The book is a comprehensive critical history of women performers in Indian theatre and dance of the colonial and postcolonial periods. Its underlying premise is that one cannot evaluate performance in the Indian context without looking at dance and theatre together, unlike the course taken by traditional scholarship. Issues of sexuality and colonialism, and culture and society come together in this study to provide a holistic account of women performers in India.

New information and insights have been provided in the discourse by a close reading of archival materials, field surveys, and extensive interviews, which are the distinguishing features of this book. The book is divided into two sections. The first one is on the Actress, while the second is on the Danseuse in the Indian context. Although linked by the common trajectory of having been part of the same history, society, and culture, they emerge as having evolved in different ways as they encountered some common but many unique situations.

In trying to balance a historical narrative with emphasis on crucial individual topics, the book explores the theme of identity and body politics. It demands a pluralistic approach combining history, economics, cultural studies, popular culture, anthropology, ethnography, and feminist criticism. It will be a rich resource for professionals, scholars, and students specializing in performing arts, cultural studies, gender studies, and history. Archival photographs – some of which have never been published before – make this book a collector's item.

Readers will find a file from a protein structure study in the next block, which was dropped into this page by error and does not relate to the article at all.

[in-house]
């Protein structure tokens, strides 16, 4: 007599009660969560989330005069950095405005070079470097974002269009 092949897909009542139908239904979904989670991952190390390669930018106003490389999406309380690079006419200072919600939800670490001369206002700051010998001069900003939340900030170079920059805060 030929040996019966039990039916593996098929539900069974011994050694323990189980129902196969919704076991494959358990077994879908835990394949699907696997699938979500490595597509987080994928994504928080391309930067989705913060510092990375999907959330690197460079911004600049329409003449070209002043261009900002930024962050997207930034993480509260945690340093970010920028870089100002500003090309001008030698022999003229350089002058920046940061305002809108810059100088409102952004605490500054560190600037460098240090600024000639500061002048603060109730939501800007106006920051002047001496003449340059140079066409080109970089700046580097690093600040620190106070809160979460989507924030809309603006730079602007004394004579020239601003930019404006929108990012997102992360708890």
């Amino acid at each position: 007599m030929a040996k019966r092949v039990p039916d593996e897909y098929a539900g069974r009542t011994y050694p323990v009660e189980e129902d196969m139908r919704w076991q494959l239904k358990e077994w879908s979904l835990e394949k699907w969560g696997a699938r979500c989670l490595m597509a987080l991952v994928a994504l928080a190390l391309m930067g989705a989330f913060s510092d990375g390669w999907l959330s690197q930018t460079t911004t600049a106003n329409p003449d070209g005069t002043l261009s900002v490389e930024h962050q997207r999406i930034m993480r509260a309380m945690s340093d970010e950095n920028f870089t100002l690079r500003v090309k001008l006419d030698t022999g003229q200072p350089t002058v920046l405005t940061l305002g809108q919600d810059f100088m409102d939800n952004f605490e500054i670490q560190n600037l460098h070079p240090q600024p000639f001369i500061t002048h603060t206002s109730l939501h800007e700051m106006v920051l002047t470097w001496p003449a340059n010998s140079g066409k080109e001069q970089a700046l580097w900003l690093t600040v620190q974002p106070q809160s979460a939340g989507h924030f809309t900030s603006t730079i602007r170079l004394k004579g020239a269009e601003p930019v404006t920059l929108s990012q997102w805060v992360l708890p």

Actresses of the Colonial Space: English Actresses in India (1789–1842)

Actresses of the colonial space: English actresses in India (1789–1842)

The actress, as Nora, in all her splendour comes hesitantly on the ‘Indian’ stage,

…it was not merely an apartment in a house, temporarily fitted up for a single representation, but a distinct edifice completely furnished with every usual convenience and decorated with every ornament customary in familiar places of exhibition—in short a perfect theatre differing only from a public one in its dimensions and agreeing with it in the essential point of being appropriated to amusement without which we might fear that we had tasted joy only to lament the loss of it. (Calcutta Gazette 1789)1

Almost 50 years later, Calcutta's favourite actress, a star of her ...

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